On 16 January, President Recep Tayyip Erdogan announced that Turkey would start exploration activities in the Eastern Mediterranean this year citing a November 2019 deal, struck between Ankara and Fayez al-Sarraj, the head of the Government of National Accord (GNA) in Libya, which delineated maritime borders laying claims of sovereignty over the areas in the energy-rich eastern part of the sea.
"We will start search and drilling activities as soon as possible in 2020 after issuing licenses for the areas", the Turkish president said during a two-hour speech in Ankara, adding that the vessel Oruc Reis would soon begin offshore seismic exploration in the region.
What's Behind Erdogan's Maritime Delineation Strategy?
The Eastern Mediterranean has been one of the world's most perspective regions for hydrocarbon discovery over the last ten years. The Leviathan gas field was explored in 2010 off the coast of Israel and the Zohr deposit was found in 2015 off the Egyptian coast.
Erdogan's move contradicts a plan by Greece, Cyprus, and Israel to construct the Eastern Mediterranean (EastMed) pipeline to deliver natural gas to Europe. As the Turkish president outlined Thursday, from now on it will not be "legally possible" to conduct exploration activities or lay pipelines in areas between Turkey and Libya without both countries' approval.
Dr Cyril Widdershoven, a veteran global energy market expert, suggests that by striking the delineation deal with Sarraj Erdogan is seeking, first, to break up any possible cooperation between Greece, Cyprus, Israel, and Egypt in the Eastern Mediterranean; second, to increase pressure on Athens and Nicosia; third, to block any in-depth offshore energy exploration in the region; and, fourth, to get back some of the outstanding multibillion dollar Libyan debt to Turkish companies, who have not been paid since the collapse of Libya into failed statehood in the wake of the 2011 revolt and killing of Muammar Gaddafi.
Widdershoven does not rule out that, in addition, Ankara "wants to grab a part of the oil and gas wealth that Libya holds", opening up more hydrocarbon exports to Turkey.
Why is Turkey Seeking New Energy Sources?
Dr Thomas O’Donnell, analyst and consultant on the global energy system, offers an explanation about what is behind Turkey's active pursuit of hydrocarbon resources. According to him, Ankara "fears" to become "overdependent" on energy supplies from Russia – via TurkStream – and Iran.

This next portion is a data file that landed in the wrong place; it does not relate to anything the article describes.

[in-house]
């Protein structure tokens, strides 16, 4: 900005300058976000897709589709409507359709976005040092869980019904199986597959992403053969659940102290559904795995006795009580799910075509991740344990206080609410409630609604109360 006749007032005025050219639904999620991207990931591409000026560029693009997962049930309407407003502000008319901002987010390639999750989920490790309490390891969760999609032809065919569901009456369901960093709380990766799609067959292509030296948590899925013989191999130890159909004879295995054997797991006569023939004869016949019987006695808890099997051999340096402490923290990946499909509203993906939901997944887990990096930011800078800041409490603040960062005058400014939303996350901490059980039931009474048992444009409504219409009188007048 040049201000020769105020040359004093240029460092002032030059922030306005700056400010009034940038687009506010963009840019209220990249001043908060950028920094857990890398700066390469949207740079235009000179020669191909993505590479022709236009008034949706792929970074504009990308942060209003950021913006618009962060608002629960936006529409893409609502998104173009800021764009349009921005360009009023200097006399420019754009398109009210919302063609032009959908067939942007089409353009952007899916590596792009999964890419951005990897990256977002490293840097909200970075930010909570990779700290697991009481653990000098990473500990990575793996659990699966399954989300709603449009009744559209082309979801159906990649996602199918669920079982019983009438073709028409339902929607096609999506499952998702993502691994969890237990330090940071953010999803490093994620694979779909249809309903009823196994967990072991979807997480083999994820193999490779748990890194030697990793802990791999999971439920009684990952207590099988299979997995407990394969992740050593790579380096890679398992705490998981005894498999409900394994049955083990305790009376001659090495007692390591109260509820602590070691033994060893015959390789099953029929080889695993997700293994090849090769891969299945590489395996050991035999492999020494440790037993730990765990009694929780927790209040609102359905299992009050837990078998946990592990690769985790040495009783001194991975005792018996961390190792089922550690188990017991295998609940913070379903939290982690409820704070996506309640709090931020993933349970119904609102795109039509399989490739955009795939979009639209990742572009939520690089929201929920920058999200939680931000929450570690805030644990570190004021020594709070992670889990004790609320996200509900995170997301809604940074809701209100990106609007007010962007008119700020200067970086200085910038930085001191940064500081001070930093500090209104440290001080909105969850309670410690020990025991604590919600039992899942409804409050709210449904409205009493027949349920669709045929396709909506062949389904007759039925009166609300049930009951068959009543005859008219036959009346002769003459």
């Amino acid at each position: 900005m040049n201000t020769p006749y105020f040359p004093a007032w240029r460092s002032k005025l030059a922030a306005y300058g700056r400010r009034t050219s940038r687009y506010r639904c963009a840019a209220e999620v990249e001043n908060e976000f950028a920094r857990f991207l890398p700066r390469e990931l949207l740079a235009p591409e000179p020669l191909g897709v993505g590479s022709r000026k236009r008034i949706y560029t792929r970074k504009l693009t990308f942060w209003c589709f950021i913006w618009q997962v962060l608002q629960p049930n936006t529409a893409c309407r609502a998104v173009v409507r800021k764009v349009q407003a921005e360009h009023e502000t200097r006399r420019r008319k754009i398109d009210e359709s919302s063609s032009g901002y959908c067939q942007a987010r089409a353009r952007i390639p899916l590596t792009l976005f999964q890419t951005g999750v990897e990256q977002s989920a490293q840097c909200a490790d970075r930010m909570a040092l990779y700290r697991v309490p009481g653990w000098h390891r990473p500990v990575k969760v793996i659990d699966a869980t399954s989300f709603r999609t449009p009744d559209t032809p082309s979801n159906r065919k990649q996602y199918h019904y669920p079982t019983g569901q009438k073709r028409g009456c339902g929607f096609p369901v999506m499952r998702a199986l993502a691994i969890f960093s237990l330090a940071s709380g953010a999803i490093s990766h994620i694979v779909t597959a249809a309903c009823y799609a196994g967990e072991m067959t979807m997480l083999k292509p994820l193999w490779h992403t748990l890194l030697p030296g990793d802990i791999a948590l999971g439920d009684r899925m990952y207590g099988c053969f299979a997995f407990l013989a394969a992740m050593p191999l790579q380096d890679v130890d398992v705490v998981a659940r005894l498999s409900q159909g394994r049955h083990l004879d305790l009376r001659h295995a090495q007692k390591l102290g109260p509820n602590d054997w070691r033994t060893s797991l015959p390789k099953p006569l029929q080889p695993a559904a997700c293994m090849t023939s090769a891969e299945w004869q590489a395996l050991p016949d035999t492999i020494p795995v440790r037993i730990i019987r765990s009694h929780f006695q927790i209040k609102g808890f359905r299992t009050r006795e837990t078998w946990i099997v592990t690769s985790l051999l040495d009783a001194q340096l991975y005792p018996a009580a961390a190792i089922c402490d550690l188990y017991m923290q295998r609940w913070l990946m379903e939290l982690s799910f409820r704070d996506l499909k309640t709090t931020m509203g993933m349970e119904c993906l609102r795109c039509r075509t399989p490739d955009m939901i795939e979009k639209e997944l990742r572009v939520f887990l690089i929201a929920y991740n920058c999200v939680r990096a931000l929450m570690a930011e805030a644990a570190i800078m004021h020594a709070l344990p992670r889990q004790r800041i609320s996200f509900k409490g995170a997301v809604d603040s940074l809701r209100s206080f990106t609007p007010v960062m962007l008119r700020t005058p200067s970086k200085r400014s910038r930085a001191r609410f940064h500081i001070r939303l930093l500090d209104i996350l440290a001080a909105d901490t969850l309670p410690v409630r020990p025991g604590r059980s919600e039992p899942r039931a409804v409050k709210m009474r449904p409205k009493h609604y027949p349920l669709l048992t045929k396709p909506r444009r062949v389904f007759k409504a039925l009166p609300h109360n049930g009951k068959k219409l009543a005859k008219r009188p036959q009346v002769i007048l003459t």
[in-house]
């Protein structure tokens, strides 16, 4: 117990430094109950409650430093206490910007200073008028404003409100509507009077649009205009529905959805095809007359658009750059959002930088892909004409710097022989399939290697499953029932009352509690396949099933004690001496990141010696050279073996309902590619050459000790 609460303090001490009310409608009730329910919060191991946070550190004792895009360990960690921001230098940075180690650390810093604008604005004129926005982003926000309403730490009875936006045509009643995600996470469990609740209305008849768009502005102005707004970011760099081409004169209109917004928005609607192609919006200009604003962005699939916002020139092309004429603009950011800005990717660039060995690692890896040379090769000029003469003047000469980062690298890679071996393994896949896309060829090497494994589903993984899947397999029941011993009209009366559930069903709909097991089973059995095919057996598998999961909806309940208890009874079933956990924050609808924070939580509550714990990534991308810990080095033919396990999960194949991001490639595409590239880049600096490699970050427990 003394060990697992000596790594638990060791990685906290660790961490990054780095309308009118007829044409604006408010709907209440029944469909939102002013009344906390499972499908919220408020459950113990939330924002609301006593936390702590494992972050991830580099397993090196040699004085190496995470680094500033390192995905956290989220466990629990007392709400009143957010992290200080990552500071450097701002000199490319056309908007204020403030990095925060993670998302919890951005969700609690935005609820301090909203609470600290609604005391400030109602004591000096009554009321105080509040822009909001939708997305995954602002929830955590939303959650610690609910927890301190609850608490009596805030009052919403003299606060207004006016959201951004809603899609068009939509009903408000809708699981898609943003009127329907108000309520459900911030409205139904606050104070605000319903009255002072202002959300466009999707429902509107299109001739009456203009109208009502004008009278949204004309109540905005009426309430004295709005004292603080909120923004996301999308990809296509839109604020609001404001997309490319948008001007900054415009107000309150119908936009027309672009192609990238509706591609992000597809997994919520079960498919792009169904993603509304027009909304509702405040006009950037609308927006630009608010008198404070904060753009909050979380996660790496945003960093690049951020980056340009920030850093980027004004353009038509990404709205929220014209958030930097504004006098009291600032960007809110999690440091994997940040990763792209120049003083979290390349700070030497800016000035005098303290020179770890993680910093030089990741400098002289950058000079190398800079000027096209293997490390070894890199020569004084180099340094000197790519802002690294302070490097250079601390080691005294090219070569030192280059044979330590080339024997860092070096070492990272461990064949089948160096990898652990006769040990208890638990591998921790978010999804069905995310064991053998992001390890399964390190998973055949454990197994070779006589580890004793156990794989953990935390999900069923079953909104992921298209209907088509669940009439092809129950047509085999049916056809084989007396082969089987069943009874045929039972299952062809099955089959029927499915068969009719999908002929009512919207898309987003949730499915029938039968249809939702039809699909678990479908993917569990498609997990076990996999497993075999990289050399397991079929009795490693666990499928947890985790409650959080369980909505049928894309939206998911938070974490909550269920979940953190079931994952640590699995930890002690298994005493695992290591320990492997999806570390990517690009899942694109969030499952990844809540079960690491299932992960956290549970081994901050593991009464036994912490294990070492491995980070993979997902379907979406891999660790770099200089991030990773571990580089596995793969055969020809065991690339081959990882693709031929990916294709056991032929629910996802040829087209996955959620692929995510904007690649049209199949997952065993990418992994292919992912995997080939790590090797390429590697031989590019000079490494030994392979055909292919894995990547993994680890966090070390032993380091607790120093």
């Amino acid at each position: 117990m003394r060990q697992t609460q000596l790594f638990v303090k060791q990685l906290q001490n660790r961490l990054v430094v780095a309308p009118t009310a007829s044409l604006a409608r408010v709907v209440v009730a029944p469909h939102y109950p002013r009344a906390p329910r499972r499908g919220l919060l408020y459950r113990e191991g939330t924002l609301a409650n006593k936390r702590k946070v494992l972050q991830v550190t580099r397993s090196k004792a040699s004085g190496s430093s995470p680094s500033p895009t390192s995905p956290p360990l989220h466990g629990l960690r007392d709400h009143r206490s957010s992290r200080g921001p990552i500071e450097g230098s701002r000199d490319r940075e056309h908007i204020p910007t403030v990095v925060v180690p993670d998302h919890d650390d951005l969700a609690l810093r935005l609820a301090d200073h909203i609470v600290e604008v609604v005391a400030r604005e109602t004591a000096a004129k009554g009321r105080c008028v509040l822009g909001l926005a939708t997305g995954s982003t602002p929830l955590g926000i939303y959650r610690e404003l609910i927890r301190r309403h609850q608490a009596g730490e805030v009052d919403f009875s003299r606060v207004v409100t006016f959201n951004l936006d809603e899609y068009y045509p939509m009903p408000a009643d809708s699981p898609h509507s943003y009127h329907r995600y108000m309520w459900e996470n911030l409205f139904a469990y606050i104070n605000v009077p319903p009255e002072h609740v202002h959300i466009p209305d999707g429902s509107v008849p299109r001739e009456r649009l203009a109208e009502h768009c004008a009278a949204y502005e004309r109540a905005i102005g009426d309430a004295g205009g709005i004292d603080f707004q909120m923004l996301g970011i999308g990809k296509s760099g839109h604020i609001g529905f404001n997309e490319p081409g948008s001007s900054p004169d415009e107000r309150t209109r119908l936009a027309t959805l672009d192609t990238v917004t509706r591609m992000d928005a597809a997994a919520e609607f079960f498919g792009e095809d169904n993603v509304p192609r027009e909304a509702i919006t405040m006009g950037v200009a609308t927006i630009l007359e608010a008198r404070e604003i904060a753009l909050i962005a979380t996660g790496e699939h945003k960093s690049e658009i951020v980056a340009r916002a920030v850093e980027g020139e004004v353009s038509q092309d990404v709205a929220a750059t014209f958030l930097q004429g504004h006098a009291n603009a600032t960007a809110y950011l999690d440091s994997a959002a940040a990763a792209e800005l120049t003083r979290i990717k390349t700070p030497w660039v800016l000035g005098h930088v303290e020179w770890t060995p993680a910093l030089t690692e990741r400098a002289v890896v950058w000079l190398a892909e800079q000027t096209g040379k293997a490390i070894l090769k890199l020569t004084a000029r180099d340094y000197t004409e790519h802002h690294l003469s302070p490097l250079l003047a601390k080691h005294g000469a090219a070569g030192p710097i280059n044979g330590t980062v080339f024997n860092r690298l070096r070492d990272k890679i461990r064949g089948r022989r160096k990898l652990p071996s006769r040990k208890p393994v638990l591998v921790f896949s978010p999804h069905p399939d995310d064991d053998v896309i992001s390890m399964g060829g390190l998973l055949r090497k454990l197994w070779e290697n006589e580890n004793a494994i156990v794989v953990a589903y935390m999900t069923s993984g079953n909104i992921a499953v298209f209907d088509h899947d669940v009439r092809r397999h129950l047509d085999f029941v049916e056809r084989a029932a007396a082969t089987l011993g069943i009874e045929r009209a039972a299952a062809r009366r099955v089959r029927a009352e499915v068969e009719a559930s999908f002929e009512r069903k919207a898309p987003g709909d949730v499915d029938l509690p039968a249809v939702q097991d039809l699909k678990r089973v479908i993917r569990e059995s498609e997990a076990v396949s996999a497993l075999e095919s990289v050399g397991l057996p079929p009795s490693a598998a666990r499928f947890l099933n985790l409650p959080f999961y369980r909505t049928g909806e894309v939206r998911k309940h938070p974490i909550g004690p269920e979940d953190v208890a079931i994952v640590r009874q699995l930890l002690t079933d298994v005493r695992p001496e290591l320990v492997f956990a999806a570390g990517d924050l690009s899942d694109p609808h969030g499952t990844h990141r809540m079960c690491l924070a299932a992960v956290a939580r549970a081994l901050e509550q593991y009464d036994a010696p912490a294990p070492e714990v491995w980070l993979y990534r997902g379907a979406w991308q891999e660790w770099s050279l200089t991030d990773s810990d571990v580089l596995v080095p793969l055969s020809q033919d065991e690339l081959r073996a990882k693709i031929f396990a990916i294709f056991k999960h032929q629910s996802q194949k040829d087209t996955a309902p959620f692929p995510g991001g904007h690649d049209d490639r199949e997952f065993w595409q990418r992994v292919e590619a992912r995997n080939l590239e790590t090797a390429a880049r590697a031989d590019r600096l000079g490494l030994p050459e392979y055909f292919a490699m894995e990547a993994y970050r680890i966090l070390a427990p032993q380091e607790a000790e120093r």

"From the energy point of view Turkey has a problem in the domestic market and natural gas", he notes.
Apparently therefore, Ankara has moved "very aggressively" to claim offshore gas deposits located between Turkey and Cyprus and struck the recent maritime agreement with the UN-recognised government in Tripoli, the analyst believes.
He agrees with Widdershoven, that at the same time, the Turkish leadership is seemingly trying "to block the ability of Cyprus and Israel and Egypt to market gas".
According to O’Donnell, the US, EU, and many other countries do not recognise Ankara's drilling rights off Cyprus' northern coast under an agreement with the de facto Turkish Republic of Northern Cyprus, nor will the powers accept the maritime lines between Turkey and Libya's exclusive economic zones recently drawn by Ankara and the GNA, which de facto controls just 10 percent of the country.
"It’ll become almost impossible to market that gas [for Turkey]. The only thing they could do is bring it back home", he says.
Yannis Koutsomitis, a political and economic analyst from Belgium, echoes the observers by suggesting that "it is obvious that Erdogan aims to exploit Turkey's leading position over Libya's Government of National Accord and collect the spoils of war", most notably, the Eastern Mediterranean's vast natural resources.
"It is highly likely that Egypt, the UAE, and possibly Greece, France and Italy too, will object to Turkey's highly questionable plans", Koutsomitis envisages.
Libya Ceasefire Conference in Berlin
Erdogan's 16 January statements with regard to Turkey's upcoming seismic activities in the Eastern Mediterranean came ahead of a key conference in Berlin concerning the establishment of a truce between the Government of National Accord (GNA) and the Libyan National Army (LNA).
The upcoming gathering was preceded by a Moscow summit between the GNA and LNA leaders, brokered by Russia and Turkey that ended with LNA Commander Khalifa Haftar taking a pause to further consider the ceasefire agreement.
On Friday, a diplomatic source signalled that Haftar may sign a deal with Sarraj during the 19 January Berlin summit. For his part, the Turkish president told reporters the same day that the LNA commander was "unreliable" arguing that the latter has continued to bomb Tripoli.
According to Koutsomitis, the Berlin conference could fall short of expectations if it does not deal with the current developments in the region as well as energy issues concerning the Mediterranean regional powers and global players.
"[German Chancellor Angela] Merkel says that the Berlin conference will only be about a permanent ceasefire and not be about Libya's sea zone but I'm afraid that peace is not achievable in Libya unless there is an international agreement on how to treat the country's vast oil reserves and offshore hydrocarbon potential", the Belgian political analyst concludes.